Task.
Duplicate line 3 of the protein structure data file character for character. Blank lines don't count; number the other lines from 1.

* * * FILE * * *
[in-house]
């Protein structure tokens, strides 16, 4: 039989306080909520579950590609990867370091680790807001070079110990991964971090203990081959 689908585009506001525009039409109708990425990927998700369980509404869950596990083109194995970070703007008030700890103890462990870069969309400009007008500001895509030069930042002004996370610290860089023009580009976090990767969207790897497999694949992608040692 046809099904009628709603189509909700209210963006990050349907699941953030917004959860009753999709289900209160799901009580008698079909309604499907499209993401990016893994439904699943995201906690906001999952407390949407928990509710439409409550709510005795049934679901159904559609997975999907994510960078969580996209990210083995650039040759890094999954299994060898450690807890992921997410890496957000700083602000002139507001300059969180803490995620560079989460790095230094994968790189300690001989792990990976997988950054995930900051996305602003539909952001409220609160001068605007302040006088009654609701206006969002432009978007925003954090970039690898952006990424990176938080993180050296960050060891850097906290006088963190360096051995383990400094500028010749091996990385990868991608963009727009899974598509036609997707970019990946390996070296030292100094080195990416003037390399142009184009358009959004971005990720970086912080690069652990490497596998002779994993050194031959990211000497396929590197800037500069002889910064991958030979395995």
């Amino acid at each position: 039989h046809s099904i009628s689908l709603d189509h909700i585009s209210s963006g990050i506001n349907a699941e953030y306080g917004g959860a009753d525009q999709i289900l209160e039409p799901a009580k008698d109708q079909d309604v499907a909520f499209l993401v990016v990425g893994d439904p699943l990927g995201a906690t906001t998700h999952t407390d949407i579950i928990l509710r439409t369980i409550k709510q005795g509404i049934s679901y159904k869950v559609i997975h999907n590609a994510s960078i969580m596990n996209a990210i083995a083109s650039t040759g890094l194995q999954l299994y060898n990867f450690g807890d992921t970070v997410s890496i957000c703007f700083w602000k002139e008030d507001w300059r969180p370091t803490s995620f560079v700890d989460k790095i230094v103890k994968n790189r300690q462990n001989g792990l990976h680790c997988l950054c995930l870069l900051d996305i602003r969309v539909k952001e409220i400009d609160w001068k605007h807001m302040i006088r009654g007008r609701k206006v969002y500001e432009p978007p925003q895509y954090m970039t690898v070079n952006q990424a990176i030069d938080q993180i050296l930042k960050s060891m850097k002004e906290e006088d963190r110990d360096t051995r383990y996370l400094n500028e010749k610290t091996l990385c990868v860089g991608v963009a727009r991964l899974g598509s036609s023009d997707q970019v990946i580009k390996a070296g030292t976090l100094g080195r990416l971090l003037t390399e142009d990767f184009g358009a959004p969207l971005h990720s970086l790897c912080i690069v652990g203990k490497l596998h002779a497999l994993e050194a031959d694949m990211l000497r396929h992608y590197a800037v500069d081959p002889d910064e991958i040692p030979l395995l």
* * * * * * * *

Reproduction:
């Amino acid at each position: 039989h046809s099904i009628s689908l709603d189509h909700i585009s209210s963006g990050i506001n349907a699941e953030y306080g917004g959860a009753d525009q999709i289900l209160e039409p799901a009580k008698d109708q079909d309604v499907a909520f499209l993401v990016v990425g893994d439904p699943l990927g995201a906690t906001t998700h999952t407390d949407i579950i928990l509710r439409t369980i409550k709510q005795g509404i049934s679901y159904k869950v559609i997975h999907n590609a994510s960078i969580m596990n996209a990210i083995a083109s650039t040759g890094l194995q999954l299994y060898n990867f450690g807890d992921t970070v997410s890496i957000c703007f700083w602000k002139e008030d507001w300059r969180p370091t803490s995620f560079v700890d989460k790095i230094v103890k994968n790189r300690q462990n001989g792990l990976h680790c997988l950054c995930l870069l900051d996305i602003r969309v539909k952001e409220i400009d609160w001068k605007h807001m302040i006088r009654g007008r609701k206006v969002y500001e432009p978007p925003q895509y954090m970039t690898v070079n952006q990424a990176i030069d938080q993180i050296l930042k960050s060891m850097k002004e906290e006088d963190r110990d360096t051995r383990y996370l400094n500028e010749k610290t091996l990385c990868v860089g991608v963009a727009r991964l899974g598509s036609s023009d997707q970019v990946i580009k390996a070296g030292t976090l100094g080195r990416l971090l003037t390399e142009d990767f184009g358009a959004p969207l971005h990720s970086l790897c912080i690069v652990g203990k490497l596998h002779a497999l994993e050194a031959d694949m990211l000497r396929h992608y590197a800037v500069d081959p002889d910064e991958i040692p030979l395995l």